How do I get a copyright? Do I have to register with the U.S. Copyright Office?
Image by Horia Varlan.
How to Get a Copyright
Getting a copyright might be easier than you think. No, you don’t have to go out and register your copyright. You don’t have to become a member of a special organization. There aren’t any fees you have to pay, either.
To get a copyright for your work:
- your work must be in a fixed tangible medium AND
- your work must be original
Yep, that’s all you have to do! Seems pretty simple, but what do we mean by a fixed in a tangible medium? What kind of work is considered original? We’re glad you asked…
Fixed Tangible Medium
Basically, the creative work has to be put into a permanent or stable material form to get copyright protection. A fixed work must be able to be perceived directly by someone, or with the aid of a device like a computer or television. So a fixed tangible medium can be a poem written down on a piece of paper, a screenplay stored on a computer’s hard drive, a movie stored on film, or a song recorded and saved as an mp3. Regardless of what the work is, it must be in a stable material form to get copyright protection. So, if you create a new dance with a bunch of cool hip hop moves you better videotape yourself doing the dance or you don’t have a copyright on the choreography! You can’t get a copyright on just your ideas or thoughts. Until you put them into material form, you don’t have copyright protection!
When we say the work must be original, we simply mean that the work was independently created by you and there was some creativity involved in the process. This is a fairly easy requirement to satisfy for copyright protection. Does it matter how much time you spent on writing your short story? Nope. You could’ve spent a year or ten minutes writing the story and that wouldn’t factor into whether it was original. The quality of your work also doesn’t matter. A painting that rivals the Mona Lisa and a painting done by a toddler can both be original. What matters is that at least an ounce of expressiveness or a spark of creativity went in to producing your work. Listing something alphabetically, for instance, won’t cut it!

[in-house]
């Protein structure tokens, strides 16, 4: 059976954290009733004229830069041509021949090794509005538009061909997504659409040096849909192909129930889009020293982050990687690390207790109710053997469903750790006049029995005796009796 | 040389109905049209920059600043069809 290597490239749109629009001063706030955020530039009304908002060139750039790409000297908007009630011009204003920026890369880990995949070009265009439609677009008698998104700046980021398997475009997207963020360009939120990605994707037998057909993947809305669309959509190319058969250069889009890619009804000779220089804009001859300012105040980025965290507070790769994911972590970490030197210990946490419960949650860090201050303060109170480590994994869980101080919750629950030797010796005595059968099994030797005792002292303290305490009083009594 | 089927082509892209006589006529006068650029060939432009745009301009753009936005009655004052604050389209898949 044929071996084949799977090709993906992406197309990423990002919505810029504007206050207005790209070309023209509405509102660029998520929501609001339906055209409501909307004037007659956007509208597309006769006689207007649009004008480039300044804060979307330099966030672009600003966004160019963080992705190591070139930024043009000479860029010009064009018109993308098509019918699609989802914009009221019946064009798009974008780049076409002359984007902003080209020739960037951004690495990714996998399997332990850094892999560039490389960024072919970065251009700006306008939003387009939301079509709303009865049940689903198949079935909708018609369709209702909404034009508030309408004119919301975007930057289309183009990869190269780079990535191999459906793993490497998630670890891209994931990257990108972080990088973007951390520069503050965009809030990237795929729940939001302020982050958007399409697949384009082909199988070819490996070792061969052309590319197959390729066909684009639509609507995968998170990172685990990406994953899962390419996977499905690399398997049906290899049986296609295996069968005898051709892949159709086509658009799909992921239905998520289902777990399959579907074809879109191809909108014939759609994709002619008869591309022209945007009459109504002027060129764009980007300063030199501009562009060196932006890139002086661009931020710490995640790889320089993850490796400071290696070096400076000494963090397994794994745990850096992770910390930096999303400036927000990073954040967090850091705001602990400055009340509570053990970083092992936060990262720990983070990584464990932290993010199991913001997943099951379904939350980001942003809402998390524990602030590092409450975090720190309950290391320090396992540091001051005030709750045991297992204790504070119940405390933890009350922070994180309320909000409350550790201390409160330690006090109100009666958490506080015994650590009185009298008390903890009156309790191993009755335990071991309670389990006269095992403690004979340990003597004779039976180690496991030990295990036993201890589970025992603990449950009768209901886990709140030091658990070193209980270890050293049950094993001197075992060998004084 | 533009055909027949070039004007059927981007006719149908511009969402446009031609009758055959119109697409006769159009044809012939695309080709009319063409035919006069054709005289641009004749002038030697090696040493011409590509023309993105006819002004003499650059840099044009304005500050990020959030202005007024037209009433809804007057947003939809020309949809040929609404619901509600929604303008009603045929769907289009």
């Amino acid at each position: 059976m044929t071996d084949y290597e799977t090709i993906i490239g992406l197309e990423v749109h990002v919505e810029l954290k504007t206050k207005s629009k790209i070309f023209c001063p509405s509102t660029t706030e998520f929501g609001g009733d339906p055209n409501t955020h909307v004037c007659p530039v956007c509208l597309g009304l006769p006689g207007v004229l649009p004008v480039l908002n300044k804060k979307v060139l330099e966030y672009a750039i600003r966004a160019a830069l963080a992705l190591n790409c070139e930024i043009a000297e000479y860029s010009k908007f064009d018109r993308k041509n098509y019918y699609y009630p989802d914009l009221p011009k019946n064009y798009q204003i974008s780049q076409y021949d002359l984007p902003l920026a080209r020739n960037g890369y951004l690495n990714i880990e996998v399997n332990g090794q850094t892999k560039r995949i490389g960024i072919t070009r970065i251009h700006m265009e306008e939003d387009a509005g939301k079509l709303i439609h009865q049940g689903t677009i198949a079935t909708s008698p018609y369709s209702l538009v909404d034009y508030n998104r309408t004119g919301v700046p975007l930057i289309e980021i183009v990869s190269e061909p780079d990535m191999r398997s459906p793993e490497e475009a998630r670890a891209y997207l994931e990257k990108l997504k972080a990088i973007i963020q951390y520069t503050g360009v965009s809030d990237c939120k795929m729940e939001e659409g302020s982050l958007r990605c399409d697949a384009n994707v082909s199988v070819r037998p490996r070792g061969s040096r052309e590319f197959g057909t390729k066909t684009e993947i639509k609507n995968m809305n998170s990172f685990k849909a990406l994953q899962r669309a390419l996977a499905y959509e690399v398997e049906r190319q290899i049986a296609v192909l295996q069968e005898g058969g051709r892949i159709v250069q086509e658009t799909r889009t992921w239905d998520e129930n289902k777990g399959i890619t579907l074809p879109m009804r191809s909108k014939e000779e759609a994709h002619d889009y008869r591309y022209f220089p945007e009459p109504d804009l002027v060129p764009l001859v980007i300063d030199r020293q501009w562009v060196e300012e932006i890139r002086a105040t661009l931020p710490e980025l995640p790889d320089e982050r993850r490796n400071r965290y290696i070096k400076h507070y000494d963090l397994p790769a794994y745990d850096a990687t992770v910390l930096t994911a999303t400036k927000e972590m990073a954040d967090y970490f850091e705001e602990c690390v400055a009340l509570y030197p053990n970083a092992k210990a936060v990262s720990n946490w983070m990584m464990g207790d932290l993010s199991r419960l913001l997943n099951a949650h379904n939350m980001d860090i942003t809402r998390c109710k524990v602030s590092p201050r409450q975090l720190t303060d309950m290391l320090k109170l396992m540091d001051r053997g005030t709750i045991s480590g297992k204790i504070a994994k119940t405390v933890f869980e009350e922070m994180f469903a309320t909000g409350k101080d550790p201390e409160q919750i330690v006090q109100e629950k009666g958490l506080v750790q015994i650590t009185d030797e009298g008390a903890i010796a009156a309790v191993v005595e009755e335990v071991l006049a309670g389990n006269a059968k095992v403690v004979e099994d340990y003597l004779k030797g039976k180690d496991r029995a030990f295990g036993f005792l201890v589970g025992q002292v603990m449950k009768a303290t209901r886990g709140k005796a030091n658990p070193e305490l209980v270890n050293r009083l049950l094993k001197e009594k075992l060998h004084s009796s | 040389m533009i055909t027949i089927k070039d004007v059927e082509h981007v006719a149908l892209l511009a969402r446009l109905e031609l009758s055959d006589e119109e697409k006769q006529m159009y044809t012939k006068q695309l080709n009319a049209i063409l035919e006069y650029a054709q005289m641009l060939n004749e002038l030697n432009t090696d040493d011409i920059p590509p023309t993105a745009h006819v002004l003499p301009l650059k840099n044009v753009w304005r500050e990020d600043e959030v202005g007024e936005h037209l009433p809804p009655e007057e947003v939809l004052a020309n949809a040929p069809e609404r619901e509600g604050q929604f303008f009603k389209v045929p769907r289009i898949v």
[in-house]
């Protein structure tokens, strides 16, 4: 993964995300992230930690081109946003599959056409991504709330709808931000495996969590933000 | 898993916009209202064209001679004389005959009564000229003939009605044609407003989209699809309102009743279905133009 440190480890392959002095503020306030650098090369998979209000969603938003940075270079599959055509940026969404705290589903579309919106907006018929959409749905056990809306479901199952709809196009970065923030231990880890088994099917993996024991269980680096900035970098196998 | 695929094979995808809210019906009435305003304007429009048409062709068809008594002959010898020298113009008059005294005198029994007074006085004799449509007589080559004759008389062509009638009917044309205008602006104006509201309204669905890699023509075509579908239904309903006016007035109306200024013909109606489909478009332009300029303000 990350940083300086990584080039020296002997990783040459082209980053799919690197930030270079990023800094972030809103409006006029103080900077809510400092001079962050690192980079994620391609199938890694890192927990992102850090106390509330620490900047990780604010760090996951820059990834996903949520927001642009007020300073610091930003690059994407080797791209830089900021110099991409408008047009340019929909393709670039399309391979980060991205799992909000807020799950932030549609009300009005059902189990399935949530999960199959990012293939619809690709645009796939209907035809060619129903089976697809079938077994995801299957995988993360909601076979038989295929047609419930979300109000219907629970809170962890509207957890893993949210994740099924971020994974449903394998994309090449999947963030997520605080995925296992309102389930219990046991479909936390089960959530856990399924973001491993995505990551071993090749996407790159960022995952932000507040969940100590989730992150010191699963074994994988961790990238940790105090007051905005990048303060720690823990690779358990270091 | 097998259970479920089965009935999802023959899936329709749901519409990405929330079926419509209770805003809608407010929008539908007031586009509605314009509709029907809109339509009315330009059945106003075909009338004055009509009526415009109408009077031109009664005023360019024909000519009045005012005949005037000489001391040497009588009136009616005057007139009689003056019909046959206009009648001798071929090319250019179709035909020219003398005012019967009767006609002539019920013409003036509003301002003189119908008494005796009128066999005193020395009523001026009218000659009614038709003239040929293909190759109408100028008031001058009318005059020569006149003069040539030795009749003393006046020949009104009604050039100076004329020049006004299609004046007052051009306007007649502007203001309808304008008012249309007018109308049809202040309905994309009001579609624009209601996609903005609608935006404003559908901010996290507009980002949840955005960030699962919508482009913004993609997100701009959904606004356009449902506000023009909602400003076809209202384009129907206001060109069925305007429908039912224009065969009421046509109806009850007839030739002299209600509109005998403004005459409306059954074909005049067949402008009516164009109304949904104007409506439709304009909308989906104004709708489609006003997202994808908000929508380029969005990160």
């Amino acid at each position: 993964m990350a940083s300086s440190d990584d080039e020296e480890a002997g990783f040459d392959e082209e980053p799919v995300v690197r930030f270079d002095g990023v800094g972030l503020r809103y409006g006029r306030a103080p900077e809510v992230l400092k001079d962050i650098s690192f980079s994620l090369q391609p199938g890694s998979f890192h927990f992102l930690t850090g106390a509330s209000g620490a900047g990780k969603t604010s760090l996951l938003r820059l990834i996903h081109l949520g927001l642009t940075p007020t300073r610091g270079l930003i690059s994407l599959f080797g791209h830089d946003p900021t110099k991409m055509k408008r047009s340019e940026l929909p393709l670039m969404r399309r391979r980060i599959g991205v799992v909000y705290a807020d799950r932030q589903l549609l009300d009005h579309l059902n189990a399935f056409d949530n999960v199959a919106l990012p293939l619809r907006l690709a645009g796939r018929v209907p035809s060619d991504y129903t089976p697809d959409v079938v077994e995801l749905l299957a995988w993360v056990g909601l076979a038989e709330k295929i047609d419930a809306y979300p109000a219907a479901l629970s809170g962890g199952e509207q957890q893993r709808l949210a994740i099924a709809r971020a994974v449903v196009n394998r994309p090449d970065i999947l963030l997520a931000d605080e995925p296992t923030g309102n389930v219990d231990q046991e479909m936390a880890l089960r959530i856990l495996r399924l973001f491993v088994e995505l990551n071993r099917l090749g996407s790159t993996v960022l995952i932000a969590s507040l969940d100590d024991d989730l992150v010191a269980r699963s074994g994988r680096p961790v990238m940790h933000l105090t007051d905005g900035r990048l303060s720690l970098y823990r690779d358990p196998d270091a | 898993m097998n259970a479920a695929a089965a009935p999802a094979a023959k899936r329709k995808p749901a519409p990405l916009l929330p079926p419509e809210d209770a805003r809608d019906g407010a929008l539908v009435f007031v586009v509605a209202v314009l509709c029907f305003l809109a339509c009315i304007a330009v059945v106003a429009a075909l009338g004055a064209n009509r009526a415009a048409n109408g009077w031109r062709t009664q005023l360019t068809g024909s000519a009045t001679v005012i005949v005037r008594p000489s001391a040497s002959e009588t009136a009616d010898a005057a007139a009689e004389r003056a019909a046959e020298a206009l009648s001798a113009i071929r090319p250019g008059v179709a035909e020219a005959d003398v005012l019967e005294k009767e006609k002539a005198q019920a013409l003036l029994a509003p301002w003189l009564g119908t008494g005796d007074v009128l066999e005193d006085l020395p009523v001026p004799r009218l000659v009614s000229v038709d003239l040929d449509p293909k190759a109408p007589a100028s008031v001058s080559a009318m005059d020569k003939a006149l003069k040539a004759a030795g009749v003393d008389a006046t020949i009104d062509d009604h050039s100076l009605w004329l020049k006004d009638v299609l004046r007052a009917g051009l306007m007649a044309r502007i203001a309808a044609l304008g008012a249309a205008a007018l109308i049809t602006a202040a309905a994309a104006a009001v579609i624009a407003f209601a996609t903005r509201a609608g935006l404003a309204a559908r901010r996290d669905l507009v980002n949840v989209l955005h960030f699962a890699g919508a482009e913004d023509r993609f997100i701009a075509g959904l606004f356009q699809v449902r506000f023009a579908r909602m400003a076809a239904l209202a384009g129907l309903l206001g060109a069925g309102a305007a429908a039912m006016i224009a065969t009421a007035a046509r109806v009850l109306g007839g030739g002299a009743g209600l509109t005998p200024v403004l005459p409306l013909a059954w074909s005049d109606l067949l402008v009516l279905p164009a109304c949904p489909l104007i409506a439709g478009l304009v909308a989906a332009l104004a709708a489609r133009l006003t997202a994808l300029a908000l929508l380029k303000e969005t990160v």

If I don’t officially register my work somewhere how will I prove a creative work is mine?
To prove that you are a creator of a work you should make sure your work has your name on it with a date stamp. So, you could attach the lyrics of a song you wrote to an email and send the email to yourself. The email will display a date. Or, you could print out the lyrics, put the hard copy into an envelope and send the lyrics to yourself. The envelope will have a date on it when you get it back in the mail. Don’t open the envelope -- just stick it in a drawer and keep it. For a painting you created, put your name on it and take a photograph of it. Make sure the photograph has a date on it. In the future, if someone doesn’t believe you wrote the lyrics, or created the painting, show them the envelope or show them the photograph with the date.
If you can get a copyright so easily why do some people register their copyright with the United States Copyright Office?
You get a copyright on an original work as soon as it is fixed, BUT if you think someone stole your work and you want to sue them then you have to register your copyright with the United States Copyright Office. This is easy to do. It can cost as little as $35, ($55 for electronic filing) and you don’t need a lawyer. You just fill out a form and send in a copy of your creative work, along with the fee. Find the copyright registration information here: https://www.copyright.gov/registration/
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